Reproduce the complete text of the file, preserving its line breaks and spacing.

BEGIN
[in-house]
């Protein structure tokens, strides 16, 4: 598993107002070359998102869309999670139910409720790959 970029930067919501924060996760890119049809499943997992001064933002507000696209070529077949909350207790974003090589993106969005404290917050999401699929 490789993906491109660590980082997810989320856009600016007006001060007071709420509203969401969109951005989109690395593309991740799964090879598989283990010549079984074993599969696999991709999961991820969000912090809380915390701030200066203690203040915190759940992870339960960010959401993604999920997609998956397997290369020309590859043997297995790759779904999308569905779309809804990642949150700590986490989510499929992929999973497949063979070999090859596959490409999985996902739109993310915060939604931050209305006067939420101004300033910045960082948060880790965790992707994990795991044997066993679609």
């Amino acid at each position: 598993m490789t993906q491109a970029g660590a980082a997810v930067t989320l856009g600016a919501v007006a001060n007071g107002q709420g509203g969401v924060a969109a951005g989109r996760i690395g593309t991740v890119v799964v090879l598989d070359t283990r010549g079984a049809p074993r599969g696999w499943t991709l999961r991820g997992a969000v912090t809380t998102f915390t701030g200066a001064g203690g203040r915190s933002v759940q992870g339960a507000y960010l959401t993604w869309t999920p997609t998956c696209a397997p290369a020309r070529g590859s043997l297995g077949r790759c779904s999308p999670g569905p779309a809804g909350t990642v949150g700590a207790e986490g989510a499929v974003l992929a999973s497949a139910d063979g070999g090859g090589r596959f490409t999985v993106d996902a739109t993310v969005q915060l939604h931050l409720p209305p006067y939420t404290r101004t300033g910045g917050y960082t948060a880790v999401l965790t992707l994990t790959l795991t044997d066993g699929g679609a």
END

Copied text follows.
[in-house]
């Protein structure tokens, strides 16, 4: 598993107002070359998102869309999670139910409720790959 970029930067919501924060996760890119049809499943997992001064933002507000696209070529077949909350207790974003090589993106969005404290917050999401699929 490789993906491109660590980082997810989320856009600016007006001060007071709420509203969401969109951005989109690395593309991740799964090879598989283990010549079984074993599969696999991709999961991820969000912090809380915390701030200066203690203040915190759940992870339960960010959401993604999920997609998956397997290369020309590859043997297995790759779904999308569905779309809804990642949150700590986490989510499929992929999973497949063979070999090859596959490409999985996902739109993310915060939604931050209305006067939420101004300033910045960082948060880790965790992707994990795991044997066993679609």
């Amino acid at each position: 598993m490789t993906q491109a970029g660590a980082a997810v930067t989320l856009g600016a919501v007006a001060n007071g107002q709420g509203g969401v924060a969109a951005g989109r996760i690395g593309t991740v890119v799964v090879l598989d070359t283990r010549g079984a049809p074993r599969g696999w499943t991709l999961r991820g997992a969000v912090t809380t998102f915390t701030g200066a001064g203690g203040r915190s933002v759940q992870g339960a507000y960010l959401t993604w869309t999920p997609t998956c696209a397997p290369a020309r070529g590859s043997l297995g077949r790759c779904s999308p999670g569905p779309a809804g909350t990642v949150g700590a207790e986490g989510a499929v974003l992929a999973s497949a139910d063979g070999g090859g090589r596959f490409t999985v993106d996902a739109t993310v969005q915060l939604h931050l409720p209305p006067y939420t404290r101004t300033g910045g917050y960082t948060a880790v999401l965790t992707l994990t790959l795991t044997d066993g699929g679609a």